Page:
Consumer Nation

A Rare Sign of Improvement in Retail Sector

So far retail sales in February are looking a lot better than in January, but that doesn't mean retailers are out of the woods yet.

The International Council of Shopping Centers and Goldman Sachs Retail Chain Store Sales Index rose 0.6% in the week ended Feb. 21 from the prior week on a seasonally adjusted, comparable store basis.

Although retail conditions continue to be weak, there is a bright spot: this marks the fourth straight week that the index has improved or held steady.

"I wouldn't say that this is the beginning of any kind of resurgence in consumer spending," said Richard Hastings, a consumer strategist at Global Hunter Securities, in an interview on CNBC. (To listen to the full interview, watch the video above.) "But we do expect the industry to stabilize and for overall conditions to get better in mid 2010, which is a way off but probably better than some other sectors of the economy."

All-in-all, ICSC said it continues to expect February same-store sales to fall 1 percent to 2 percent in February from the year-ago period.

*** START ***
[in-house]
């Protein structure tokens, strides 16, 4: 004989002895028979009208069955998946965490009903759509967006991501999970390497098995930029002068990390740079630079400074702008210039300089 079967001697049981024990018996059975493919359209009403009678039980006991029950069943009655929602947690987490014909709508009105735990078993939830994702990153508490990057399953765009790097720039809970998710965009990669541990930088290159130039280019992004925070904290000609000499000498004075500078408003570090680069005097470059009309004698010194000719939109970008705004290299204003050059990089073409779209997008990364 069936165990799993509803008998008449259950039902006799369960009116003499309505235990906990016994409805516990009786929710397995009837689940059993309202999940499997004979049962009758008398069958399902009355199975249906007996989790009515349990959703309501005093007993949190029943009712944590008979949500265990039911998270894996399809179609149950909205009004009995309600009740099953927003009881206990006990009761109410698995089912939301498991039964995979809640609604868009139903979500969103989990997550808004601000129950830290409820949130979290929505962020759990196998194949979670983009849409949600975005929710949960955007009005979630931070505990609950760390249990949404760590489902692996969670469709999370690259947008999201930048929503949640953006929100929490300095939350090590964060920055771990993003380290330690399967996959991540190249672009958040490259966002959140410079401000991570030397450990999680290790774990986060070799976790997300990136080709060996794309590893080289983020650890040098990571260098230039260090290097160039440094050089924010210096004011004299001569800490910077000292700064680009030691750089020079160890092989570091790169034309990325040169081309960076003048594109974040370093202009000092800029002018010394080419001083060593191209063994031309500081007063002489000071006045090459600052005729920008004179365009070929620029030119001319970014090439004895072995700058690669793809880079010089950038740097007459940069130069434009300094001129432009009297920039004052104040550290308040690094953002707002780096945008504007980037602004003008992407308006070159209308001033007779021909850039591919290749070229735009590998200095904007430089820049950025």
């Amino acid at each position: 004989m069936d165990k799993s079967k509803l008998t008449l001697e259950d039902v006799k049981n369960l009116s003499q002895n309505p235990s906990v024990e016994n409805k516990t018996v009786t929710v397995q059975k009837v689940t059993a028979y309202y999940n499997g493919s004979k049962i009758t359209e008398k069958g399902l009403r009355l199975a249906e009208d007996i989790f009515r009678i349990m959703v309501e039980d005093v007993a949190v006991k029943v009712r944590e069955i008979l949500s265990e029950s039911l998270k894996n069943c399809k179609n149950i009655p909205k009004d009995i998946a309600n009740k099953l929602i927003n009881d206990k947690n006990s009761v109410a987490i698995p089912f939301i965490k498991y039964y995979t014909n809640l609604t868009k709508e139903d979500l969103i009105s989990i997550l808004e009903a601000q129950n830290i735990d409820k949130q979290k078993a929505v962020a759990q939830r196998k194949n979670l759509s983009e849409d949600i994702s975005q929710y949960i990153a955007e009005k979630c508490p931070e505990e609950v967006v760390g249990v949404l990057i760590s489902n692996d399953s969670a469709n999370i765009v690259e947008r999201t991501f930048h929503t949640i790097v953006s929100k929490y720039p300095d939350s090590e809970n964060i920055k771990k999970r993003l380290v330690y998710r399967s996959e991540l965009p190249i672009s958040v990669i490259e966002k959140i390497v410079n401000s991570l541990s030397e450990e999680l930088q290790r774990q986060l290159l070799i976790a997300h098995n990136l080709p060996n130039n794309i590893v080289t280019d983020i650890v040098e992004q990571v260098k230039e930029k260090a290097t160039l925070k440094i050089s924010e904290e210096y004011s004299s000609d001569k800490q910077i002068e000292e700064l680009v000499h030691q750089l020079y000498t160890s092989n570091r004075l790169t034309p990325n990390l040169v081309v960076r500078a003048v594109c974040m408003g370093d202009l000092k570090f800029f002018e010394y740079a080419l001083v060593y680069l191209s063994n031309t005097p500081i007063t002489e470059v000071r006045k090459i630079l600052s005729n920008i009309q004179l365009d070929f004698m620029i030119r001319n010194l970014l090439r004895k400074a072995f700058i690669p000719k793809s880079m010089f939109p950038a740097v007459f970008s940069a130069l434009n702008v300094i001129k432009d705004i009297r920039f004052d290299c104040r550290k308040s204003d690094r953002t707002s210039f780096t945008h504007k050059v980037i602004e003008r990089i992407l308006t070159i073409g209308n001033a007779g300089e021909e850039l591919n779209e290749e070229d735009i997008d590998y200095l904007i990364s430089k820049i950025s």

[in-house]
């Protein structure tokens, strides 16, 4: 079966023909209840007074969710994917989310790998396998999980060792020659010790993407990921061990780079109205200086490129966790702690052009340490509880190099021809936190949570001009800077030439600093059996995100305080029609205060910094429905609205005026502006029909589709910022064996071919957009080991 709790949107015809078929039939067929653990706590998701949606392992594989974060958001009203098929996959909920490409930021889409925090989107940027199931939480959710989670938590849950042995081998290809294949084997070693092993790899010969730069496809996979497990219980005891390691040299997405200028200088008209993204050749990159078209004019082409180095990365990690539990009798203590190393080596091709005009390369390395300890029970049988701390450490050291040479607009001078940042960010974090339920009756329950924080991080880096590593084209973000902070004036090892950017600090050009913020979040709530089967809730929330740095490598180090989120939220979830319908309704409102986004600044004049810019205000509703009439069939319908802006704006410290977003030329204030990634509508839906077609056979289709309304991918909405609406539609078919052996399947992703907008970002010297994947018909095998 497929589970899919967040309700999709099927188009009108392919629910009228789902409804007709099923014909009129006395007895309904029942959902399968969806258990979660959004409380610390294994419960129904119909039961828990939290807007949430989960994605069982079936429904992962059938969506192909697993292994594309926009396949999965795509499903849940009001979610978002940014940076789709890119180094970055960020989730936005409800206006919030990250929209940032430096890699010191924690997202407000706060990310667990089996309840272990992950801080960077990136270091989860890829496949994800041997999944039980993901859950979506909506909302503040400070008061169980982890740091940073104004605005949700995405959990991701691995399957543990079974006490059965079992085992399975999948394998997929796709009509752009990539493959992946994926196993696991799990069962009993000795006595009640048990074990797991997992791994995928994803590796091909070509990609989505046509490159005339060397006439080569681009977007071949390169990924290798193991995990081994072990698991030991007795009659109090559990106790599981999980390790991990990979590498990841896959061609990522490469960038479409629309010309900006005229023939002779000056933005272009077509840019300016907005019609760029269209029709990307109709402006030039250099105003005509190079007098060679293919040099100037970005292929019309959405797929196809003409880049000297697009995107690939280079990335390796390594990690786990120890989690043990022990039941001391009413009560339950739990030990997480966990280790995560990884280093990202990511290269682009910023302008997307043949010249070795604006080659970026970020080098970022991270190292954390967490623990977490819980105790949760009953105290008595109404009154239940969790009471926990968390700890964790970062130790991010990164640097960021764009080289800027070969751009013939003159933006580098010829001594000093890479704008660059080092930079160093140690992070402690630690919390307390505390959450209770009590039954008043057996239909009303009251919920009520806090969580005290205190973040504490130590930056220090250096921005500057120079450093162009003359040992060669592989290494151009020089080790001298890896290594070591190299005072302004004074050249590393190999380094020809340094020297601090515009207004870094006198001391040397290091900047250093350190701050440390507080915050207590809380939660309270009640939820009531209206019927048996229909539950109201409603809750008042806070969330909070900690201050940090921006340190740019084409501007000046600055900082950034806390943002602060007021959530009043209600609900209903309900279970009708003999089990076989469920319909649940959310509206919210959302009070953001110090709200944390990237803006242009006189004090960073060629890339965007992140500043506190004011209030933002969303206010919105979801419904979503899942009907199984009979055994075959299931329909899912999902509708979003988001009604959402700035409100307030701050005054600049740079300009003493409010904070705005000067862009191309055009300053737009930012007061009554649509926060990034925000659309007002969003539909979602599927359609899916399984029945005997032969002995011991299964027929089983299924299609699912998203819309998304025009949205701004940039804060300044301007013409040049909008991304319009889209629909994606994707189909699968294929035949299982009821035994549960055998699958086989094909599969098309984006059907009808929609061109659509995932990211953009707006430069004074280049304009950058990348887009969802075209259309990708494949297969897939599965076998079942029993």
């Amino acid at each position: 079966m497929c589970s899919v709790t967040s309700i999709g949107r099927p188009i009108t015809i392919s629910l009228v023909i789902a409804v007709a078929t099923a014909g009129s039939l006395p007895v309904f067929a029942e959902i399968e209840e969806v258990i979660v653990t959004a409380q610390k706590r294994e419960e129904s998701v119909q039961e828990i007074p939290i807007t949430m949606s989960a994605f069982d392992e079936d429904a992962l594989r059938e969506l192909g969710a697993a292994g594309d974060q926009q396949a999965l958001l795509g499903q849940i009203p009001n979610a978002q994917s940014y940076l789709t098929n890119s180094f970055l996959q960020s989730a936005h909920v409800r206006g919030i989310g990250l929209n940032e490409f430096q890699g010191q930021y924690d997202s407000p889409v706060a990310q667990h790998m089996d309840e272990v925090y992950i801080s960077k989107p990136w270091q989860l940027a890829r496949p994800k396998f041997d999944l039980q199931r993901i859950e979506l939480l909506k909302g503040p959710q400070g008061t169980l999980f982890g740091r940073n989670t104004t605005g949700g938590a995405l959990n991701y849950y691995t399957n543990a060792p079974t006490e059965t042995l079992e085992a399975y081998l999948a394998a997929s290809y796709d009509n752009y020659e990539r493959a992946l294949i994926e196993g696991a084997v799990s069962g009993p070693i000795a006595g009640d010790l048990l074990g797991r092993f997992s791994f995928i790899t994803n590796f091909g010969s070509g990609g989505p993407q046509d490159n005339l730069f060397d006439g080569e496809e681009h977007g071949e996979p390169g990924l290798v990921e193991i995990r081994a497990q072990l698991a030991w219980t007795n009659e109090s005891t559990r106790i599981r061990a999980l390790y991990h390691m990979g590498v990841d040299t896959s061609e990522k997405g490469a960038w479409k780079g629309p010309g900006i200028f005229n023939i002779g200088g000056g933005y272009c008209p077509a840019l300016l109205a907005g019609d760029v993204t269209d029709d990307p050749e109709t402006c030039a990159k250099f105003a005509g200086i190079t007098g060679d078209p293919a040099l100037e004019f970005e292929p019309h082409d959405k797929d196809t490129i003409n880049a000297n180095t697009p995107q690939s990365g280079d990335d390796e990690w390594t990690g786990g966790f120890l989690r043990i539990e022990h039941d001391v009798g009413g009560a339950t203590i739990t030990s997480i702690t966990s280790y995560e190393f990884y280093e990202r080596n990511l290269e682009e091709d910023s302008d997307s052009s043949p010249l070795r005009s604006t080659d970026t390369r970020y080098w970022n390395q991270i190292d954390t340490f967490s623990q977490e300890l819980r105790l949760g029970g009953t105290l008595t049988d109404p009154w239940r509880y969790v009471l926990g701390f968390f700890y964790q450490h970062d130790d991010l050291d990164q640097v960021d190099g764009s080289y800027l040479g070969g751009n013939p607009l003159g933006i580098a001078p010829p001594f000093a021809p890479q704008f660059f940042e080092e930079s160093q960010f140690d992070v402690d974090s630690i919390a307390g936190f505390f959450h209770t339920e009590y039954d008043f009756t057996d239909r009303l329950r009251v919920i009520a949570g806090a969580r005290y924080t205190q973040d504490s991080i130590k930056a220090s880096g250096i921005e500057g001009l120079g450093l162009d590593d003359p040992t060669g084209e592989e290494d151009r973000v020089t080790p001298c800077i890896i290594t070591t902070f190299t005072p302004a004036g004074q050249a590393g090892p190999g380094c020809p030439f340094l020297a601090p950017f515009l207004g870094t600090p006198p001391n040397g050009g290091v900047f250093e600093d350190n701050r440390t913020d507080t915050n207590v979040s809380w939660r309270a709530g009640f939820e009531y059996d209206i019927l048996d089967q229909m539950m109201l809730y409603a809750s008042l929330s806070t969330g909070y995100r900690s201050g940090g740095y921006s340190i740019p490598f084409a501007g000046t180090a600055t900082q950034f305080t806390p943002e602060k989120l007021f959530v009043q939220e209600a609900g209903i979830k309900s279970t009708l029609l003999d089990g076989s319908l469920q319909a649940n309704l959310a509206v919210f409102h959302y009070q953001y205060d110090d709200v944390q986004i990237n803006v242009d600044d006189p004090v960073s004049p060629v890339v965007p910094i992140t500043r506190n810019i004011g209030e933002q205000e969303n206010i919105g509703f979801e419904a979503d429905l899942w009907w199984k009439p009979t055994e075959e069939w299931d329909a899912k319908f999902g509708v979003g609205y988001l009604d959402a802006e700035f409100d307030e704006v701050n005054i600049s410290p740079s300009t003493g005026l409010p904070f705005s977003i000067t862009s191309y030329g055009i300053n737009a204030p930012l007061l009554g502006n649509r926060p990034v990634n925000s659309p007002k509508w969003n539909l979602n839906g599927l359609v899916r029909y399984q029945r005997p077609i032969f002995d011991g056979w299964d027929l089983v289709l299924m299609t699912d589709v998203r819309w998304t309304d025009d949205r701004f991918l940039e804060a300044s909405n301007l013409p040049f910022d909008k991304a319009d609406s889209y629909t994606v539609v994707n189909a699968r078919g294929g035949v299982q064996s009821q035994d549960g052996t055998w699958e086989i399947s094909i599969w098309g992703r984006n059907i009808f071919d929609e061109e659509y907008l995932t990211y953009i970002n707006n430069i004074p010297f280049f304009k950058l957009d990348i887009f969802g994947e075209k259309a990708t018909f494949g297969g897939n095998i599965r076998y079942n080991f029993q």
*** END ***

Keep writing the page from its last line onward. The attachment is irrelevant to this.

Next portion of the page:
With consumer spending expected to remain weak for some time, Hastings expects to see more "Mom-and-Pop" retailers to go out of business. This will help shift business to the larger retail chains, and help them to stay afloat.

While this is good news for the national retail chains, it doesn't help owners of retail properties.

"If you and I had to look at which side of the story is something to worry about more, the retailers or the landlords, I would stay much more worried about the landlords," Hastings said.

The ICSC predicts that 148,000 retail stores were shut in 2008, and that another 73,000 stores will close in the first half of this year. If this occurs, the number of closures last year will likely be the highest since at least 2001.

Adding to the troubles, a large number of these expected store closures are for anchor tenants that often help to drive traffic to the rest of the shopping center.

Already there are plenty of signs of trouble among the mall operators. General Growth Properties has been trying to hash out a new deal with its lenders and avoid bankruptcy.

Late Monday, the Chicago company posted a 7.7 percent decline in funds from operations after factoring out one-time items such as advisory fees and lawsuit settlement cots. General Growth is suffering from lower fees from overage rents, which are tied to retailers sales growth, and from a decline in occupancy.

The company fared only slightly worse than Simon Property Group , which shows that these problems aren't tied solely to General Growth's operational abilities.

To help manage through these tough times, mall operators are trying to cut costs by reducing operating hours. They also are thinking outside the "Big Box" to attract new tenants.